(Keywords: Slipped disc symptoms, chiropractic help, sequestered disc, tingling in feet and legs, Pisa sign, Slump test, postero lateral disk herniation, help for sciatica pain)
Lower back pain may be associated with pain in the leg(s), low back pain on sneezing, coughing and straining on the toilet, pain on bending forwards and perhaps pain in the leg on bending forwards.
There are four degrees of 'slipped disc'. In the first THREE Grades (I - III) you will have low back pain, which may or may not be severe. In Grade IV, the back diminishes dramatically, but the leg pain becomes far worse.
The four levels of slipped disc (disk) are:
Grade I: Low back pain only
In 60% of the patients with this condition, the pain starts after bending and twisting and, often, heavy lifting. For example lifting and moving a potted plant. Should you sneeze at just that moment, then your back is especially vulnerable.
The low back pain may be severe, or in fact relatively minor.
Grade I slipped disc symptoms are:
The normal disc is a sort of shock-absorber. Notice that the disc is made up of two parts:
Grade II: Low back pain + Leg pain
If the gel in the nucleus tears through more layers of the ring then the slipped disc symptoms will change: pain, or tingling, or a numb feeling, or a tight feeling starts to develop, first in the buttock, then radiating down the leg.
A tear through one or two layers is often called a bulging disc. It hasn't actually reached the nerve. But if it tears through more layers then tingling and pain in the leg will begin.
If whilst busy with some activity, usually involving twisting, and often bending, whilst applying pressure, and you feel a stab of pain in the lower back, immediately stop. Your back is warning you, and if you're lucky the damage is not yet done. Sometimes alas the fibres of the annulus have just torn further, and it's vital to prevent the gel from rupturing right through into the canal.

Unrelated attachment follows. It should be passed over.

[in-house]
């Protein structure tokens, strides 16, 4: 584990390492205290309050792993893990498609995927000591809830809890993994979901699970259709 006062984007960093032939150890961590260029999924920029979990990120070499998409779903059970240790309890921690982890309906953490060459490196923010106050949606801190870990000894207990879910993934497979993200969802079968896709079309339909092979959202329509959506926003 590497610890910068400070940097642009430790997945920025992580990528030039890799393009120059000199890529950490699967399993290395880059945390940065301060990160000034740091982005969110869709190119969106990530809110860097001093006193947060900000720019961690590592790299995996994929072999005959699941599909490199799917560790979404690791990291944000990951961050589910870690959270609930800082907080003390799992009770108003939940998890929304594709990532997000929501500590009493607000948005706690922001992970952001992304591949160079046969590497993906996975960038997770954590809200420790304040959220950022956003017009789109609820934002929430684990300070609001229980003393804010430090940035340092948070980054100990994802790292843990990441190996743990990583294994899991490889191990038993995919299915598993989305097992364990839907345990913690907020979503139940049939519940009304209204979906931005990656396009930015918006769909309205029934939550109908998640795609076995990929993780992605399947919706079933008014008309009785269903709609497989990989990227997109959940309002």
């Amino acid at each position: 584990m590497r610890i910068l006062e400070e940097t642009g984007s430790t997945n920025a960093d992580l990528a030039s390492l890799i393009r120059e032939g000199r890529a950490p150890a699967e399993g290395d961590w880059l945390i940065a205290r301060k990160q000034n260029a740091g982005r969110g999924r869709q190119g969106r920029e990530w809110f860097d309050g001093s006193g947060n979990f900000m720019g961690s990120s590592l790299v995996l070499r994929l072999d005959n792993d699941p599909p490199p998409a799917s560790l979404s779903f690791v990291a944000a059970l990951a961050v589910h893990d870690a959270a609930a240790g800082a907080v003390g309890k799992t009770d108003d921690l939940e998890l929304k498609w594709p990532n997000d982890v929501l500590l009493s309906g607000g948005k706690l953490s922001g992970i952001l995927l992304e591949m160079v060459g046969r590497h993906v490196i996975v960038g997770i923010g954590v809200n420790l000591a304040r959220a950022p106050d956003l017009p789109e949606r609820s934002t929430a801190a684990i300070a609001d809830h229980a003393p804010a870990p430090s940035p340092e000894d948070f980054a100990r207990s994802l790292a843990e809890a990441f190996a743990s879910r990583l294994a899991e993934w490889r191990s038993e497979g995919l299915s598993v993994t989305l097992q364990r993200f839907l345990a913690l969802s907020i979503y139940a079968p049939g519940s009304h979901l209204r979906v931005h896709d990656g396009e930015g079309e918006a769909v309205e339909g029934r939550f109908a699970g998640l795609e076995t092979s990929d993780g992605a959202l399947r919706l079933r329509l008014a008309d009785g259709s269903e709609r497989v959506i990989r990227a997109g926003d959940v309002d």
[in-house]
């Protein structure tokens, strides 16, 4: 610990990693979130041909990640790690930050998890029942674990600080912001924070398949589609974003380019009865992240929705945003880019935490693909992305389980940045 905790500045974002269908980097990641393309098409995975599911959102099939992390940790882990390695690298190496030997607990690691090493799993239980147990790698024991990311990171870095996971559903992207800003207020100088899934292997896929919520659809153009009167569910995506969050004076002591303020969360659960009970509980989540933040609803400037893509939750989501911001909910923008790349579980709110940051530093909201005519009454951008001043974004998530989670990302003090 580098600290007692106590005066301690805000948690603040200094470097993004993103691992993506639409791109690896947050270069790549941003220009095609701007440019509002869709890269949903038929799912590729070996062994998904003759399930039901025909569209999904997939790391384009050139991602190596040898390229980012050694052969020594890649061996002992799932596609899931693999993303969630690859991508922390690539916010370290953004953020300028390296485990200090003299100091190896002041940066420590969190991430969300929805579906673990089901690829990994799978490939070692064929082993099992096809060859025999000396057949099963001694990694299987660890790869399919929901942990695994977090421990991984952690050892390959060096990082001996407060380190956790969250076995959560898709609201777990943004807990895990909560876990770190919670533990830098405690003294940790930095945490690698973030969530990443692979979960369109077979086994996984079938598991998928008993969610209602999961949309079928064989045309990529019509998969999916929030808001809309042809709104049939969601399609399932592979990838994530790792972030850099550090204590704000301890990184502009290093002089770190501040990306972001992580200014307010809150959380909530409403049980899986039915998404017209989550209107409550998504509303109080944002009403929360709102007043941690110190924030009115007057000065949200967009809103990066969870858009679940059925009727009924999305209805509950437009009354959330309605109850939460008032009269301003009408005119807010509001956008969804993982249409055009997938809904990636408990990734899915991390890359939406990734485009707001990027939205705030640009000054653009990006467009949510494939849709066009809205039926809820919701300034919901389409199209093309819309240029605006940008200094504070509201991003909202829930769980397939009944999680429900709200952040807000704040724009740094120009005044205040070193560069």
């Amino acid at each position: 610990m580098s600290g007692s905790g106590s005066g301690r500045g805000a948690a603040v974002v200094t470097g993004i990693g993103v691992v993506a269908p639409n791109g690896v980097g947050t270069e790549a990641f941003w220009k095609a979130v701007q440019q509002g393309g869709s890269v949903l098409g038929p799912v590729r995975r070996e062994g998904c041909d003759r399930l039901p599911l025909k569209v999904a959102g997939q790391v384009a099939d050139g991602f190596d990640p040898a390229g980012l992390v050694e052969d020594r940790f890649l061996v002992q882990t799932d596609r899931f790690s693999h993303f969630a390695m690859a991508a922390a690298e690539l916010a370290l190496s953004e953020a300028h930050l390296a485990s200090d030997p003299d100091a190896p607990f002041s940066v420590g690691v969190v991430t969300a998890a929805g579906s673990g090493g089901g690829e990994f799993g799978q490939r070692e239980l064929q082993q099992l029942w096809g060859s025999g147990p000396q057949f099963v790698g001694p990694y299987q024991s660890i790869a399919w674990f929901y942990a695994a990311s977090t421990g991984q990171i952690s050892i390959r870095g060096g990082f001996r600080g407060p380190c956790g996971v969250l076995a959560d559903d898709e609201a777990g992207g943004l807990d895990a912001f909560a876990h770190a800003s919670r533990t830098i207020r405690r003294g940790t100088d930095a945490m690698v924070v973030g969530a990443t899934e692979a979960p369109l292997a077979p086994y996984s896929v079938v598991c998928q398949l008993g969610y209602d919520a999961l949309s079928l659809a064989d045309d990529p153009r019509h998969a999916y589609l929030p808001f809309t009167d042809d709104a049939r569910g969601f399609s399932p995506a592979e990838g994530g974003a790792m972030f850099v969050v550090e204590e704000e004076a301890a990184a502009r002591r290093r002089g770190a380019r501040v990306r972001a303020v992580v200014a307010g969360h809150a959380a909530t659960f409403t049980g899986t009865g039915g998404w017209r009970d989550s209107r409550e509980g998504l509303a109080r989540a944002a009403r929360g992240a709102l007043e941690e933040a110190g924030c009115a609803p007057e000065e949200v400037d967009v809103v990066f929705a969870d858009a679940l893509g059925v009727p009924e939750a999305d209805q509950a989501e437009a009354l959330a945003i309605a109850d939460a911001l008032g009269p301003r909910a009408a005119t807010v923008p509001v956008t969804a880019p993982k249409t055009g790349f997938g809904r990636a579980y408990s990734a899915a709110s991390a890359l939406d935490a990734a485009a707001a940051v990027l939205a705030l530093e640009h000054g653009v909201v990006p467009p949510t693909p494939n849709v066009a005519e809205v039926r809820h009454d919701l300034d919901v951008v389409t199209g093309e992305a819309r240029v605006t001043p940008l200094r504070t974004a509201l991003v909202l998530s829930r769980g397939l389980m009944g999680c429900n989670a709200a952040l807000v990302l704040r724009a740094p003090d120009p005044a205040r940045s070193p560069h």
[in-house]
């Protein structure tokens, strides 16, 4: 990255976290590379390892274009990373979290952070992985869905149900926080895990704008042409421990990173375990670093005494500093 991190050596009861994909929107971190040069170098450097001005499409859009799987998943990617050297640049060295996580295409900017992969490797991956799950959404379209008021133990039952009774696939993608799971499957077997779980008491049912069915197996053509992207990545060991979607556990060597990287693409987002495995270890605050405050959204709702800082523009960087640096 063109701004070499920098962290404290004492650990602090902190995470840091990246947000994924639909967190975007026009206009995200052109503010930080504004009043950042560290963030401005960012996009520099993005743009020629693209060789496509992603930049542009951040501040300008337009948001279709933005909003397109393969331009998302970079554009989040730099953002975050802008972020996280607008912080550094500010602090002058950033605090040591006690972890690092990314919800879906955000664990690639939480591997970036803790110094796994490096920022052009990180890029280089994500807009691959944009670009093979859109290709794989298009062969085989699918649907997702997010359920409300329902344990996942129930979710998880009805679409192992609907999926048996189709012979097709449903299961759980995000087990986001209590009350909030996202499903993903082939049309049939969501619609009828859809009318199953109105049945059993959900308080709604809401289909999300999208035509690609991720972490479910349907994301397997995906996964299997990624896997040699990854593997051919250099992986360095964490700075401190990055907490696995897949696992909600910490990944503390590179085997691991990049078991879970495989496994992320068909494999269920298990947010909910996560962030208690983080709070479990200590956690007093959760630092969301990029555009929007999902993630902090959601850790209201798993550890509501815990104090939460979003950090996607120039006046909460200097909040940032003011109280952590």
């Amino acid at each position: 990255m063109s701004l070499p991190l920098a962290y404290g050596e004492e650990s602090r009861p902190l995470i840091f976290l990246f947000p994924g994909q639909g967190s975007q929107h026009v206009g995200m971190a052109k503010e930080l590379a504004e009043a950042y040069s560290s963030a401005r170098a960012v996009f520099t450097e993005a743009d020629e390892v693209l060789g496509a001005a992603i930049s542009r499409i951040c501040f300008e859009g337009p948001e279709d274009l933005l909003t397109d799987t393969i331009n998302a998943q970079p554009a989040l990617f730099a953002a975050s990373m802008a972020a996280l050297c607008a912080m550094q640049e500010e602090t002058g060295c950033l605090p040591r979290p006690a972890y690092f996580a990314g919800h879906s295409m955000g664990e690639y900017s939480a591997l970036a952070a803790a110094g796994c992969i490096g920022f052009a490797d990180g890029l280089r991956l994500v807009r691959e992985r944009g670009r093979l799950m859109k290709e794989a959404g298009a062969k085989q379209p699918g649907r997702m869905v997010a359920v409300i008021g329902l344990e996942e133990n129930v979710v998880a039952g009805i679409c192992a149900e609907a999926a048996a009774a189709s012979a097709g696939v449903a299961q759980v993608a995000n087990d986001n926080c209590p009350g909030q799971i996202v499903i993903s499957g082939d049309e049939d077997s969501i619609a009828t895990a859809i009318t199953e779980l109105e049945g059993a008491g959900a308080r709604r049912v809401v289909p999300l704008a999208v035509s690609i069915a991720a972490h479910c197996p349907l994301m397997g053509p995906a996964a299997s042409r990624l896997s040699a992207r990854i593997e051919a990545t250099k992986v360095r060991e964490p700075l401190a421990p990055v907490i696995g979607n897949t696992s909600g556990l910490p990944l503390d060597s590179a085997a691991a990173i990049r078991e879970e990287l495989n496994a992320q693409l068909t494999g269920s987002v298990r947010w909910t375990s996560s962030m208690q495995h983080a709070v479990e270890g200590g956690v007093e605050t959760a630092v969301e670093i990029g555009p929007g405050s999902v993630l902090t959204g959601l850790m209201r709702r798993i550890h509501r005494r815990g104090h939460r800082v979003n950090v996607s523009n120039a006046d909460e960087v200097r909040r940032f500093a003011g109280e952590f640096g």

Take special note of which part of your leg is affected; it gives your chiropractor important extra information.
Read more about patterns of tingling in feet and legs at the link below.
Notice now that the bulge, now called a protrusion, has reached the nerve; if it goes any further, then called a prolapse, sometimes known as an extrusion. These terms tend to be used rather loosely and interchangeably.
Perhaps more commonly, the nerve isn't actually pinched. The fixated joint prevents proper joint nutrition of the hyaline cartilage from occurring. As the cartilage is starved of nutrients and oxygen, it begins to release noxious toxic chemical, causing inflammation of the surrounding tissue, including the nerve root.
The result is radiating symptoms down the leg, the pattern according to which nerve is affected.
Tip @ Slipped disc symptoms
People often think the tightness in the back of the thigh is from a tight hamstring - and try stretching it by bending forwards. It's about the WORST thing you can do if you are having slipped disc symptoms!
Lower back pain? Tightness or pain in the back of ONE leg? Definitely not fine.